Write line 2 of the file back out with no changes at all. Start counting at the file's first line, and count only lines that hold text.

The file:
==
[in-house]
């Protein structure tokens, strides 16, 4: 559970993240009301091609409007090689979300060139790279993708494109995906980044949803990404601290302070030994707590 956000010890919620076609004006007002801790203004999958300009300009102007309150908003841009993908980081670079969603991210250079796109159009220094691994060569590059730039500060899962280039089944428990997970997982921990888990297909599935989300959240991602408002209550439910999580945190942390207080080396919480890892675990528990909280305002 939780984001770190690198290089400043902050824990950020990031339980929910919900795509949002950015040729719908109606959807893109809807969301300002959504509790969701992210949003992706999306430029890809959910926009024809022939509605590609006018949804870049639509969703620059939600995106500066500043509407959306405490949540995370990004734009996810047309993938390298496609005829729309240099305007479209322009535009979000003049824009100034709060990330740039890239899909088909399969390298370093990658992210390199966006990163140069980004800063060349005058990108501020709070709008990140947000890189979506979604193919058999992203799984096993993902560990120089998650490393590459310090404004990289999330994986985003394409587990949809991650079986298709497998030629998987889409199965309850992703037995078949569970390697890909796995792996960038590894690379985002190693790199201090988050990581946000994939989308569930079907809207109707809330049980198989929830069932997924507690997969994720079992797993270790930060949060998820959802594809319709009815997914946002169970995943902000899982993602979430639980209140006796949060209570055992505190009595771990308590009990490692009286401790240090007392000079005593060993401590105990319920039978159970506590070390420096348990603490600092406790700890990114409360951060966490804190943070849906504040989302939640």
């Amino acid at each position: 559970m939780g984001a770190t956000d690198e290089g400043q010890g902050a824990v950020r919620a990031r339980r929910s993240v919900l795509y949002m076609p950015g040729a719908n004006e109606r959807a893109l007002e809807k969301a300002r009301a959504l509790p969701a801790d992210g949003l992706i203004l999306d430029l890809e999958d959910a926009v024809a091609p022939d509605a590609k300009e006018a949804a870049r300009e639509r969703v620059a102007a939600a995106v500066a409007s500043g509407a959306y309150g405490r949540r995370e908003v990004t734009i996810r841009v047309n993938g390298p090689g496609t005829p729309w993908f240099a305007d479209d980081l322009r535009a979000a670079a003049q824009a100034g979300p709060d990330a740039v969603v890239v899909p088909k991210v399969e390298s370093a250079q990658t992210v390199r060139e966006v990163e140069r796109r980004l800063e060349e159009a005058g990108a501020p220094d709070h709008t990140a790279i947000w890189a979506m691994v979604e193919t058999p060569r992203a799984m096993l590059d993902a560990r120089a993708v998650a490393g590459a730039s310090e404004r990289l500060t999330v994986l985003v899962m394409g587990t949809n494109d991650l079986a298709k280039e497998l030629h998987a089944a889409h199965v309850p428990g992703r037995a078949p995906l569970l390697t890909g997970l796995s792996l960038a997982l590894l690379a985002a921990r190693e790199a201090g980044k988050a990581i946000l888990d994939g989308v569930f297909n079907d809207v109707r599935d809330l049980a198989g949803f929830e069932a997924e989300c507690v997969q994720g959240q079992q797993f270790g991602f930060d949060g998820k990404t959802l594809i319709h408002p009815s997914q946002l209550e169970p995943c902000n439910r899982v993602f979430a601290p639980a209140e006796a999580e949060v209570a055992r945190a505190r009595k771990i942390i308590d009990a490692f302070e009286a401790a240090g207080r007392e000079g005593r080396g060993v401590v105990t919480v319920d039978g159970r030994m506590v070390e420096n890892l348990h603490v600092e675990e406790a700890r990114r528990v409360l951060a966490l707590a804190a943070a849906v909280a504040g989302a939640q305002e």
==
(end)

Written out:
């Protein structure tokens, strides 16, 4: 559970993240009301091609409007090689979300060139790279993708494109995906980044949803990404601290302070030994707590 956000010890919620076609004006007002801790203004999958300009300009102007309150908003841009993908980081670079969603991210250079796109159009220094691994060569590059730039500060899962280039089944428990997970997982921990888990297909599935989300959240991602408002209550439910999580945190942390207080080396919480890892675990528990909280305002 939780984001770190690198290089400043902050824990950020990031339980929910919900795509949002950015040729719908109606959807893109809807969301300002959504509790969701992210949003992706999306430029890809959910926009024809022939509605590609006018949804870049639509969703620059939600995106500066500043509407959306405490949540995370990004734009996810047309993938390298496609005829729309240099305007479209322009535009979000003049824009100034709060990330740039890239899909088909399969390298370093990658992210390199966006990163140069980004800063060349005058990108501020709070709008990140947000890189979506979604193919058999992203799984096993993902560990120089998650490393590459310090404004990289999330994986985003394409587990949809991650079986298709497998030629998987889409199965309850992703037995078949569970390697890909796995792996960038590894690379985002190693790199201090988050990581946000994939989308569930079907809207109707809330049980198989929830069932997924507690997969994720079992797993270790930060949060998820959802594809319709009815997914946002169970995943902000899982993602979430639980209140006796949060209570055992505190009595771990308590009990490692009286401790240090007392000079005593060993401590105990319920039978159970506590070390420096348990603490600092406790700890990114409360951060966490804190943070849906504040989302939640």